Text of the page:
Feature

These newbies are milking India’s tough dairy industry, which intimidated even MNCs

Milktech start-ups are branding premium produce and selling it through hyperlocal, farm-to-home chains

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Dairy industry in India is not for the milksops. It is a tough market that has baffled even biggies like France’s Danone, which shut shop after seven years, and New Zealand’s Fonterra, which exited a JV after a similar period. The biggest challenge has been the highly fragmented supply of milk; on an average, a dairy farmer here owns maybe two cows or buffaloes (a fraction of what a US farmer owns at 200-plus). Imagine a stickler for processes, like an MNC, organising this crowd (like a maitre d’hotel trying to manage a rowdy pub). It’s not pleasant. Perhaps, young companies with a flexible approach and powered by technology can do better.

After all, the dairy market is growing at a healthy pace. According to a latest IMARC Group report, titled Dairy Industry in India 2020, it is predicted to grow at 16% CAGR between 2020 and 2025, from Rs. 10.527 trillion to Rs.25.491 trillion.

Enter milktech start-ups. First came those that manage supply chains and act as marketplaces, such as Daily Ninja and Supr Daily, but they struggled on their own and were finally acquired by BigBasket and Swiggy. Now there is the second wave of start-ups, ones that have a deeper engagement with the market. They are selling not others’ but their own milk brands in a farm-to-home model (sourcing from the farmer and delivering at the buyer’s doorstep). The three big ones — Akshayakalpa, Country Delight and NutriMoo — sell premium milk to discerning urban buyers.

By having a larger control over the product, such start-ups offer the buyer transparency, convenience and affordability, the three growth drivers to build consumption at scale, according to Harsha Razdan, partner and head - consumer markets and internet business, KPMG India. In fact, he believes that they have the advantage to deliver these three factors better than e-grocer platforms. “An optimised farm-to-home supply chain enabled by technology for apredicatable daily subscription business has a high probability of viable unit economics,” says Razdan.

Changemakers
Country Delight was started by engineers and IIM graduates Chakradhar Gade and Nitin Kaushal in 2015. But, the first steps towards the start-up were taken in 2011, when the duo wanted to start a milk delivery-based business model. For that, they opened a farm as a part-time venture to deliver good-quality milk to customers. Unfortunately, the venture didn’t work and Gade realised that the business model had to be reworked, and thus he began working on it full-time in 2013. The first two years went into establishing sourcing and production facilities for milk, after which Kaushal joined full-time in 2015.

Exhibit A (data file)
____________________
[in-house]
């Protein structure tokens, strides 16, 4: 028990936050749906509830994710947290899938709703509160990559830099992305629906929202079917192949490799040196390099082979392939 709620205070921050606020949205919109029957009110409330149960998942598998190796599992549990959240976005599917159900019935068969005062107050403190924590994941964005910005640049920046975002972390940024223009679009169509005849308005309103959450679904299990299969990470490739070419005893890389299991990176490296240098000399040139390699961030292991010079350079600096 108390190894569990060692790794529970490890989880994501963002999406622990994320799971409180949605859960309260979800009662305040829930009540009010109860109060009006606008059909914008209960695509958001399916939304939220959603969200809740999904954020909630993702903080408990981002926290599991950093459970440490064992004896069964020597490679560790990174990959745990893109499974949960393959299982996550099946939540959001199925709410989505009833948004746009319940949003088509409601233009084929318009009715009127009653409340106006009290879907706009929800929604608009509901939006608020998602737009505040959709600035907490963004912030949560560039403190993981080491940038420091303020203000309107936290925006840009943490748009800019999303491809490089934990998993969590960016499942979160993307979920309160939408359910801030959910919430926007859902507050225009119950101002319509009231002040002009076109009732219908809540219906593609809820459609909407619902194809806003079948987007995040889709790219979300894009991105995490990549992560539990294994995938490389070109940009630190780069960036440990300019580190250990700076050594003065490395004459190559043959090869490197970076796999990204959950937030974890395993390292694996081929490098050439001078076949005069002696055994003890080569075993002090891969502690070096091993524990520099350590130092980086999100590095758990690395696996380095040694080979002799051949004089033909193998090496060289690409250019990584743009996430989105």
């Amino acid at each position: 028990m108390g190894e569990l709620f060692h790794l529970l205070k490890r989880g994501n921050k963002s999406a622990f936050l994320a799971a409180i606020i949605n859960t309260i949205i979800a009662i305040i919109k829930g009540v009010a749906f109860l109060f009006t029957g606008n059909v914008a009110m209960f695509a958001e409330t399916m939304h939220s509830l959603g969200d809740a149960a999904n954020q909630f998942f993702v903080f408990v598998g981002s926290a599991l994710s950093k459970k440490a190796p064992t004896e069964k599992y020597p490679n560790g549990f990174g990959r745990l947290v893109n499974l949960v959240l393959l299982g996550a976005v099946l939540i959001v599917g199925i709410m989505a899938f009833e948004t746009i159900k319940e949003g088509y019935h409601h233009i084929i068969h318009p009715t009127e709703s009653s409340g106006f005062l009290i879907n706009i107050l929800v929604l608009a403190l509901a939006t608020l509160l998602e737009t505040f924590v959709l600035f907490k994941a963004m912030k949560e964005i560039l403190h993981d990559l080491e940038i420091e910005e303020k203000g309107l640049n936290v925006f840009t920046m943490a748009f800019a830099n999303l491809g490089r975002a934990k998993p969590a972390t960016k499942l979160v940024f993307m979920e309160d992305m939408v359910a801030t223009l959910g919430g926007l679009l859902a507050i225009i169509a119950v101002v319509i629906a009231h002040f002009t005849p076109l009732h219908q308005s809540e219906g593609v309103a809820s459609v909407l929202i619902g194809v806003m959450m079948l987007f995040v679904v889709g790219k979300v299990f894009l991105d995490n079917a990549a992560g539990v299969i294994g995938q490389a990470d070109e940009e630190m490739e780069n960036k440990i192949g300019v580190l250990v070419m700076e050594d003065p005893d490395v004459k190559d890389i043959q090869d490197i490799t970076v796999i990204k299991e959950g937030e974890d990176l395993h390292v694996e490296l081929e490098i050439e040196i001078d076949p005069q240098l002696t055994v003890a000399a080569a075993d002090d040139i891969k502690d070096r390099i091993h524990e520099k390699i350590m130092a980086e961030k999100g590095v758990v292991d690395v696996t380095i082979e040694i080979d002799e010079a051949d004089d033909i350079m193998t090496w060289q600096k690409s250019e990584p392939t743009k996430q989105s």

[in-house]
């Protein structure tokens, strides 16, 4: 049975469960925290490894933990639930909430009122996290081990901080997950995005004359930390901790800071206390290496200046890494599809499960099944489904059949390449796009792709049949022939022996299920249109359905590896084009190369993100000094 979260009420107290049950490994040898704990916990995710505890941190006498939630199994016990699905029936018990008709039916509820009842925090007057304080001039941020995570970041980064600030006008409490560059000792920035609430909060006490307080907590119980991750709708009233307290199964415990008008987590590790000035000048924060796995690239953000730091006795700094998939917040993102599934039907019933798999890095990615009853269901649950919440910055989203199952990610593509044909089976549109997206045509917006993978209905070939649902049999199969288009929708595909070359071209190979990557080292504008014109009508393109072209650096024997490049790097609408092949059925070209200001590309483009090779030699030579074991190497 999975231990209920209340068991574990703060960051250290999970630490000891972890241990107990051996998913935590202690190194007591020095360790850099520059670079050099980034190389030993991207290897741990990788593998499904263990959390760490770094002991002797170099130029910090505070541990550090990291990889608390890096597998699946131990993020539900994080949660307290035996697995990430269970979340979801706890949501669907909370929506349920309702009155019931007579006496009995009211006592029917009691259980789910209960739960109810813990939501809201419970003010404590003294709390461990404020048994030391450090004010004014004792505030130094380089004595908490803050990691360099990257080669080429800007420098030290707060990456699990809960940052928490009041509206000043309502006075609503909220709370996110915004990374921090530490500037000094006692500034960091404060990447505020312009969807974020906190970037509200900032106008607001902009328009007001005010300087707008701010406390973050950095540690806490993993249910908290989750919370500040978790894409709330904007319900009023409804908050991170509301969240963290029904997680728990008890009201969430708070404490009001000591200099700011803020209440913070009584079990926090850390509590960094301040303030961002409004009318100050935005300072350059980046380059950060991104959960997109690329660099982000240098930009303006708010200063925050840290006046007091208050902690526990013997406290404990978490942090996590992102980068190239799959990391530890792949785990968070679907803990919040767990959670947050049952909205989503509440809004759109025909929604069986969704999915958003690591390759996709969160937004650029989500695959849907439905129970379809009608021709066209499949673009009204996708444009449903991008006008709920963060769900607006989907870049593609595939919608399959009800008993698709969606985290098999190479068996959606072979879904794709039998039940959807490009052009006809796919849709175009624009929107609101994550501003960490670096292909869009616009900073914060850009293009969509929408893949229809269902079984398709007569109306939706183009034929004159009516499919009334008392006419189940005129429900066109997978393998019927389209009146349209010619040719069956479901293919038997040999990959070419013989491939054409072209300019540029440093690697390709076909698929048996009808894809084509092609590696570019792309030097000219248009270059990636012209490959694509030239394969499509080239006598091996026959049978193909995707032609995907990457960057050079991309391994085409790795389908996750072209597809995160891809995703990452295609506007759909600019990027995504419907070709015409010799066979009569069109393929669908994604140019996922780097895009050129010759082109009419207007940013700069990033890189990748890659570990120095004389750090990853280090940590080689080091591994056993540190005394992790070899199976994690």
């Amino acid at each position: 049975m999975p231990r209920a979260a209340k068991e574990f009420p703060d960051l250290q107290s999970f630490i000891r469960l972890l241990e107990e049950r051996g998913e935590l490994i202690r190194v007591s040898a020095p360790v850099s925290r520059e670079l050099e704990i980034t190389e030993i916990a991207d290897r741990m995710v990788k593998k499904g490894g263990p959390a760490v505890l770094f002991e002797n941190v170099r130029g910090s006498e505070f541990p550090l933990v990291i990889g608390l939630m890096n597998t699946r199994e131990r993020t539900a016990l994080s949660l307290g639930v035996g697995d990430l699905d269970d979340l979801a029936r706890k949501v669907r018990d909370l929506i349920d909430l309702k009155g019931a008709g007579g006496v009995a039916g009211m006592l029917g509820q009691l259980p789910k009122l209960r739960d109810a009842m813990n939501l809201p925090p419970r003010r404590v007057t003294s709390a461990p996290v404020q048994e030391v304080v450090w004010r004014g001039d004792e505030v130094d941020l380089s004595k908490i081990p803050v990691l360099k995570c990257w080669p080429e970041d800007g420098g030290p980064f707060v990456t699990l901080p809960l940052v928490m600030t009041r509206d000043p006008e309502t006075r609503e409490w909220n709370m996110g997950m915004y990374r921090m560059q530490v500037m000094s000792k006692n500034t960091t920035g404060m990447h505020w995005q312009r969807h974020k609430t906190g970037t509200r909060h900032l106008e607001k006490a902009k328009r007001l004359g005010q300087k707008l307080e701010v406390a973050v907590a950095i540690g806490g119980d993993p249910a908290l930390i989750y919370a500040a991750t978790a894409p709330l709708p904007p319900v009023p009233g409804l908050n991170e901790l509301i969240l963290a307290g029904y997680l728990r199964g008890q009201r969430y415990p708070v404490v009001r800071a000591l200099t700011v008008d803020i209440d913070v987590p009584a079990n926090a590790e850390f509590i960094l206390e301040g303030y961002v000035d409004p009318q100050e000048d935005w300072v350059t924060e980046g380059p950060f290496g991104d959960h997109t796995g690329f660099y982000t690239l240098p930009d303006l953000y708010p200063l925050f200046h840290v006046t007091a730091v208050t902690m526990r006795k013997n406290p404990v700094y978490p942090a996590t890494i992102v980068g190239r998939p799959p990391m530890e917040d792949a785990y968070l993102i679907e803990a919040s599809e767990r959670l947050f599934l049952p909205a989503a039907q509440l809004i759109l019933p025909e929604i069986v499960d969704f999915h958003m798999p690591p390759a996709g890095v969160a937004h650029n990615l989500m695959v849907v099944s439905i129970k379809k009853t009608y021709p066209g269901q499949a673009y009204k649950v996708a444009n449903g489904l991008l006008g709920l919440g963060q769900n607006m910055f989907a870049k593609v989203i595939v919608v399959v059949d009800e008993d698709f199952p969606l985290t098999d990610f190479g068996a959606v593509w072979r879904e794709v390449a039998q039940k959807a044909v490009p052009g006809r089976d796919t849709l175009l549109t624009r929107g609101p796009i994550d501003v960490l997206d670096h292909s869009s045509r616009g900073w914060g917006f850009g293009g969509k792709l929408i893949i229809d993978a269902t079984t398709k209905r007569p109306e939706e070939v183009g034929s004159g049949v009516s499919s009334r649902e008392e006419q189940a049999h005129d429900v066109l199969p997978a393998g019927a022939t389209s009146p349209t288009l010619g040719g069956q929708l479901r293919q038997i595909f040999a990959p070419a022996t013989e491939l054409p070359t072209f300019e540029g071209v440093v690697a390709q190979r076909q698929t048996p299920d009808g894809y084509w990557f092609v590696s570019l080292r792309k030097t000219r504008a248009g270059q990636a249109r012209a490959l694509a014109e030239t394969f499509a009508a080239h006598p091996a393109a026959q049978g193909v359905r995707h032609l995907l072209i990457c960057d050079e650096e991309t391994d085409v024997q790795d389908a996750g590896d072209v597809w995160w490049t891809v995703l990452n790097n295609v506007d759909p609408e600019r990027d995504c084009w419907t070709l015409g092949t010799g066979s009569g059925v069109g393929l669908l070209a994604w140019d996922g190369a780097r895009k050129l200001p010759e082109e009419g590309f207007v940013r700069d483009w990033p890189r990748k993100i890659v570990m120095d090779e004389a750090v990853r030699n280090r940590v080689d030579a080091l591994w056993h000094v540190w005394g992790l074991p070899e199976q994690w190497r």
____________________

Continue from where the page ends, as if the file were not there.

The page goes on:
They noticed that there has been no innovation in the liquid dairy industry for long. One example they cite, to illustrate this stagnation, is the testing done by tasting the milk at the village level. “Imagine - the milk delivered to your doorstep is checked on the judgement of someone who has tasted it,” says Kaushal. In contrast, the start-up runs the milk through 70 tests for impurities and toxins and even submits a regular report on the quality of milk to buyers.

 

This level of quality checking is made possible by their sourcing strategy, of turning hyperlocal. Their mission also attracted interest from investors, with the start-up raising $15 million from Orios Venture Partners and Matrix Partners India. “Country Delight has understood the Indian middle class and has gone to great lengths to build their supply chain,” says Rehan Yar Khan, managing partner at Orios.

 

Unlike how the bigger brands source from many, scattered farms up to a thousand kilometres away, Country Delight delivers within 100 miles (161 km) radius of farms. To trade in better quality, they pay the farmer 20% more than big brands do and charge 5-10% more. The start-up claims to fulfil 3.3 million deliveries a month. “We were completely bootstrapped till 2017 and the company has grown over 3x YoY since,” says Gade. As a result, Country Delight clocked Rs. 650 million in FY18, Rs. 1.85 billion in FY 19 and are expecting to make Rs. 3.50 billion in FY20.